Eli Broad’s much anticipated museum finally unveiled the design by Diller Scofidio + Renfro to the public today. First of all, I have a very difficult time taking firms that use a plus sign instead of an ampersand or just the word “and” seriously because, really? Anywho, back to the design. Bluntly put it’s a rhombus looking cube with a concrete (concrete!?) honeycomb skin that makes a “flirtatious gesture in the direction of Disney Hall,” Christopher Hawthorne’s words, not mine. The honeycomb of the skin is elongated in such a way towards the highest “flirtatious” point, it actually just looks like it is being sucked into a vortex, and not a good one.
In a New York magazine article, Justin Davidson calls for the Whitney’s Breuer building to be turned into an architecture museum, a space devoted to exposing a side of the practice that we don’t normally see. Davidson points out New York’s lack of an institution to educate the public about architecture. But is that what the Breuer is meant for? As the Whitney moves downtown, we’re faced with different possibilities for the iconic building. Could an architecture museum take the place of a huge contemporary art museum in the architectural icon?
The new year is always a time of idealism. We want to improve ourselves, lose weight, find success in a new career: everyone has high aspirations. Why shouldn’t we do the same for the art world? Here’s a list of resolutions I have for the contemporary art community in 2011. There are some suggestions, some criticisms and some predictions, but what they all have in common is a desire to foster a better public artistic dialogue, free of some of the snares we encountered over this past year. Click through for a small flash of optimism before what promises to be a roller coaster ride.
The purpose of the Boston Museum of Fine Arts’ new Art of the Americas wing to provide a space to tell the entire story of American art. Yet visitors may be surprised to find the ground floor of the new wing occupied by Aztec, Mayan and Native American art, sharing space with early colonial work. The new galleries question the idea that “American” art is solely defined by work created in the United States, tied to the too-strong connection between “America” and the colonial US. The MFA instead presents art from this era of both Americas, South and North, as a continuum, part of a dynamic intercultural milieu. But how far does the museum go in redefining what we mean by “American” art?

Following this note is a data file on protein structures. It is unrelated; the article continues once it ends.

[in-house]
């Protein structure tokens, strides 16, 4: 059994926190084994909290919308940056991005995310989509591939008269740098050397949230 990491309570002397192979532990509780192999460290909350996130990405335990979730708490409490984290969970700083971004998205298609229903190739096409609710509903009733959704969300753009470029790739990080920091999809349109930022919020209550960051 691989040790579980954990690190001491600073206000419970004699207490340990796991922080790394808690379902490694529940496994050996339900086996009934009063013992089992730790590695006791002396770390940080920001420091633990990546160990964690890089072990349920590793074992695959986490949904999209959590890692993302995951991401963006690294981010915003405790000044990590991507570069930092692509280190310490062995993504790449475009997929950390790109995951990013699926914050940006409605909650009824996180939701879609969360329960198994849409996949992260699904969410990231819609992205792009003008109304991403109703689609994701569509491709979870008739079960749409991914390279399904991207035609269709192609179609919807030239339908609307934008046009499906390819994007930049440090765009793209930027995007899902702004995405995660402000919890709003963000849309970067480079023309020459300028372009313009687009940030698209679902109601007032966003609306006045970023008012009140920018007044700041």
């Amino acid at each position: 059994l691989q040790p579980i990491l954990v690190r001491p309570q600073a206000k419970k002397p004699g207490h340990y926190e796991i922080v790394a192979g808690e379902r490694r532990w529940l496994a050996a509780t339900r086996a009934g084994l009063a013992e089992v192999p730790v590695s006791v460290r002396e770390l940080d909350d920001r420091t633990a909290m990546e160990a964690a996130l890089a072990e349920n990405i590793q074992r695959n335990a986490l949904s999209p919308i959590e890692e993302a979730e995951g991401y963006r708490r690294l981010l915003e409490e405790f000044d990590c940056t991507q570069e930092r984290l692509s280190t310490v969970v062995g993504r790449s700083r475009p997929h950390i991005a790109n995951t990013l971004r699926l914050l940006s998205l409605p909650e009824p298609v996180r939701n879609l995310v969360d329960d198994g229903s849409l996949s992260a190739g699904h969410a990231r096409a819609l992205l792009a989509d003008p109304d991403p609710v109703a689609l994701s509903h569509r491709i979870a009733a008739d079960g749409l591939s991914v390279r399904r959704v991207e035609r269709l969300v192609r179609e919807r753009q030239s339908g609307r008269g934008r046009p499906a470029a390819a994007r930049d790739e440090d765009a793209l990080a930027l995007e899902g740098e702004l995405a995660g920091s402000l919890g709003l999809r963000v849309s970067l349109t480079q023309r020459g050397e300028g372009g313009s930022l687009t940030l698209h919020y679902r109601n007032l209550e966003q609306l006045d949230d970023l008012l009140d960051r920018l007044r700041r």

Sometimes, the internet is boring. It’s a tough truth to bear, but it is true nonetheless, and I deal with that fact when it rears its ugly head. But what brightens up those dreary internet days for me aren’t just the websites I check out for news and info, they’re the personalities that I rely on to get that info to me: their senses of humor, senses of the surreal and their ability to hand-pick and hand present stuff that I want to see. Here are ten Twitter personalities that I love hearing from, and I think you should check out for the New Year, and beyond.
How many of the estimated 46,000 artists, dealers, collectors, and lookyloos that checked in at Art Basel Miami Beach actually made the 35-minute car trip from the stunning South Beach to industrial Wynwood for the Seven Art Fair is still unclear.
Seven was to Basel what Independent New York was to the Armory Show. An art fair (ok fine, temporary exhibition forum), yes, but set up as a museum-like display rather than sales booths, more concerned with theme and content than commodity object. Curatorial considerations made intelligent relationships between artists from different galleries, instead of an “art world greatest hits.” Because of the elimination of sales booths, the pressure was off. Here, dealers seemed to be interested in discussing ideas.